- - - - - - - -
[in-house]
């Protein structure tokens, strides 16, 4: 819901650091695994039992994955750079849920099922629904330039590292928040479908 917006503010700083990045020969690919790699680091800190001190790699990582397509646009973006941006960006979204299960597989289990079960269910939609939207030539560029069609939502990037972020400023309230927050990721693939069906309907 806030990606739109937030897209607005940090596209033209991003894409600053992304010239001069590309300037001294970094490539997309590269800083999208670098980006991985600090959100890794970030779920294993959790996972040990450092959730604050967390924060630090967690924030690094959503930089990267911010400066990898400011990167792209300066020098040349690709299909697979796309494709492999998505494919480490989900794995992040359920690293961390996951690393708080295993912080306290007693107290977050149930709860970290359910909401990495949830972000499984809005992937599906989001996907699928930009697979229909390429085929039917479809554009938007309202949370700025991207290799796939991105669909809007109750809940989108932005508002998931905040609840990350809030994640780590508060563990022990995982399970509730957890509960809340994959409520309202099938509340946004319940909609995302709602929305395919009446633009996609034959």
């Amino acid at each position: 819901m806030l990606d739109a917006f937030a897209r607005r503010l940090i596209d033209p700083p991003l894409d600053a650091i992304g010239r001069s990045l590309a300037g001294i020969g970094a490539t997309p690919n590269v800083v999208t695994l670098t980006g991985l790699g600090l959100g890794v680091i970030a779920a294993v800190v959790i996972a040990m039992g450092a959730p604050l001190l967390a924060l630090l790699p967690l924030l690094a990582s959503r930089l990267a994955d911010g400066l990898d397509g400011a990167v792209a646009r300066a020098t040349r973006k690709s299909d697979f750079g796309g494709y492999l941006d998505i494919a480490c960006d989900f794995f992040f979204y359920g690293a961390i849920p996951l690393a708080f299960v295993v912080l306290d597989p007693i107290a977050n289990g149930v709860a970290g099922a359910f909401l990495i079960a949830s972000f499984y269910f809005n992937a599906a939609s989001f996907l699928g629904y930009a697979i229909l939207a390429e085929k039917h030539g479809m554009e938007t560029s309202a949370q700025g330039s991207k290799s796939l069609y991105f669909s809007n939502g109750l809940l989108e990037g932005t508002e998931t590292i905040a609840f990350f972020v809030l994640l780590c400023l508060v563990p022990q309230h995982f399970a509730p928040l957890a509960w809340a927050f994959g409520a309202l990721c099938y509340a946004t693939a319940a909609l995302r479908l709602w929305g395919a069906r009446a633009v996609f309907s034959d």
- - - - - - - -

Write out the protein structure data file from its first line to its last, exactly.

[in-house]
């Protein structure tokens, strides 16, 4: 819901650091695994039992994955750079849920099922629904330039590292928040479908 917006503010700083990045020969690919790699680091800190001190790699990582397509646009973006941006960006979204299960597989289990079960269910939609939207030539560029069609939502990037972020400023309230927050990721693939069906309907 806030990606739109937030897209607005940090596209033209991003894409600053992304010239001069590309300037001294970094490539997309590269800083999208670098980006991985600090959100890794970030779920294993959790996972040990450092959730604050967390924060630090967690924030690094959503930089990267911010400066990898400011990167792209300066020098040349690709299909697979796309494709492999998505494919480490989900794995992040359920690293961390996951690393708080295993912080306290007693107290977050149930709860970290359910909401990495949830972000499984809005992937599906989001996907699928930009697979229909390429085929039917479809554009938007309202949370700025991207290799796939991105669909809007109750809940989108932005508002998931905040609840990350809030994640780590508060563990022990995982399970509730957890509960809340994959409520309202099938509340946004319940909609995302709602929305395919009446633009996609034959």
């Amino acid at each position: 819901m806030l990606d739109a917006f937030a897209r607005r503010l940090i596209d033209p700083p991003l894409d600053a650091i992304g010239r001069s990045l590309a300037g001294i020969g970094a490539t997309p690919n590269v800083v999208t695994l670098t980006g991985l790699g600090l959100g890794v680091i970030a779920a294993v800190v959790i996972a040990m039992g450092a959730p604050l001190l967390a924060l630090l790699p967690l924030l690094a990582s959503r930089l990267a994955d911010g400066l990898d397509g400011a990167v792209a646009r300066a020098t040349r973006k690709s299909d697979f750079g796309g494709y492999l941006d998505i494919a480490c960006d989900f794995f992040f979204y359920g690293a961390i849920p996951l690393a708080f299960v295993v912080l306290d597989p007693i107290a977050n289990g149930v709860a970290g099922a359910f909401l990495i079960a949830s972000f499984y269910f809005n992937a599906a939609s989001f996907l699928g629904y930009a697979i229909l939207a390429e085929k039917h030539g479809m554009e938007t560029s309202a949370q700025g330039s991207k290799s796939l069609y991105f669909s809007n939502g109750l809940l989108e990037g932005t508002e998931t590292i905040a609840f990350f972020v809030l994640l780590c400023l508060v563990p022990q309230h995982f399970a509730p928040l957890a509960w809340a927050f994959g409520a309202l990721c099938y509340a946004t693939a319940a909609l995302r479908l709602w929305g395919a069906r009446a633009v996609f309907s034959d």